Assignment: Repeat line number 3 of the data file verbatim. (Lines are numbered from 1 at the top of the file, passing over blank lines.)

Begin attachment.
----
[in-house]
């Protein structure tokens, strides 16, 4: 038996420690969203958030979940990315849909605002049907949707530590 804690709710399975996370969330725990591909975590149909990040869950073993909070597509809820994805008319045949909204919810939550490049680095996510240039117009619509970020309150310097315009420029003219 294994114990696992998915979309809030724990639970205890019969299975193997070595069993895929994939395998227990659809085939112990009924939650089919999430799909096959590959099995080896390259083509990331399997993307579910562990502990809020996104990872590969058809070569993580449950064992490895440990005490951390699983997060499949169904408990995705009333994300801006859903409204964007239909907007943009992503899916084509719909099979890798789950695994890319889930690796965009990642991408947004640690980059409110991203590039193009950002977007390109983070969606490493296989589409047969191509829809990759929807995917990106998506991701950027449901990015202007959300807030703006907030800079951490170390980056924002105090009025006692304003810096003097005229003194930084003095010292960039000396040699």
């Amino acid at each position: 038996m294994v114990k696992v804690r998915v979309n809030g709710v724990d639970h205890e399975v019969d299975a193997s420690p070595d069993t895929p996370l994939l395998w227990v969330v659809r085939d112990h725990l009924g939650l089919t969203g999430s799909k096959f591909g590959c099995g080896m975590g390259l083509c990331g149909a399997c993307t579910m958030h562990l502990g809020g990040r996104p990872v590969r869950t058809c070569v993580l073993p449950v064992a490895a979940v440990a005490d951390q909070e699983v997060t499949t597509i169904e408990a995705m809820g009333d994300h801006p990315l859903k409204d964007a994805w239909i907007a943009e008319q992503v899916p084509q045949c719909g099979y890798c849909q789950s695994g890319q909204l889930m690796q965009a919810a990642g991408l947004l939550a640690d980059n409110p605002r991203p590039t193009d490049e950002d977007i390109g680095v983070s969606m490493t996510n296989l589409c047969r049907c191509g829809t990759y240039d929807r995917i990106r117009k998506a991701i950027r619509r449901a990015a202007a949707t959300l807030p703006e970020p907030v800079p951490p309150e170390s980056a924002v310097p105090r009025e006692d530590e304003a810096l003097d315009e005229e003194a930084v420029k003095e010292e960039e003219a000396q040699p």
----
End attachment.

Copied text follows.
């Amino acid at each position: 038996m294994v114990k696992v804690r998915v979309n809030g709710v724990d639970h205890e399975v019969d299975a193997s420690p070595d069993t895929p996370l994939l395998w227990v969330v659809r085939d112990h725990l009924g939650l089919t969203g999430s799909k096959f591909g590959c099995g080896m975590g390259l083509c990331g149909a399997c993307t579910m958030h562990l502990g809020g990040r996104p990872v590969r869950t058809c070569v993580l073993p449950v064992a490895a979940v440990a005490d951390q909070e699983v997060t499949t597509i169904e408990a995705m809820g009333d994300h801006p990315l859903k409204d964007a994805w239909i907007a943009e008319q992503v899916p084509q045949c719909g099979y890798c849909q789950s695994g890319q909204l889930m690796q965009a919810a990642g991408l947004l939550a640690d980059n409110p605002r991203p590039t193009d490049e950002d977007i390109g680095v983070s969606m490493t996510n296989l589409c047969r049907c191509g829809t990759y240039d929807r995917i990106r117009k998506a991701i950027r619509r449901a990015a202007a949707t959300l807030p703006e970020p907030v800079p951490p309150e170390s980056a924002v310097p105090r009025e006692d530590e304003a810096l003097d315009e005229e003194a930084v420029k003095e010292e960039e003219a000396q040699p």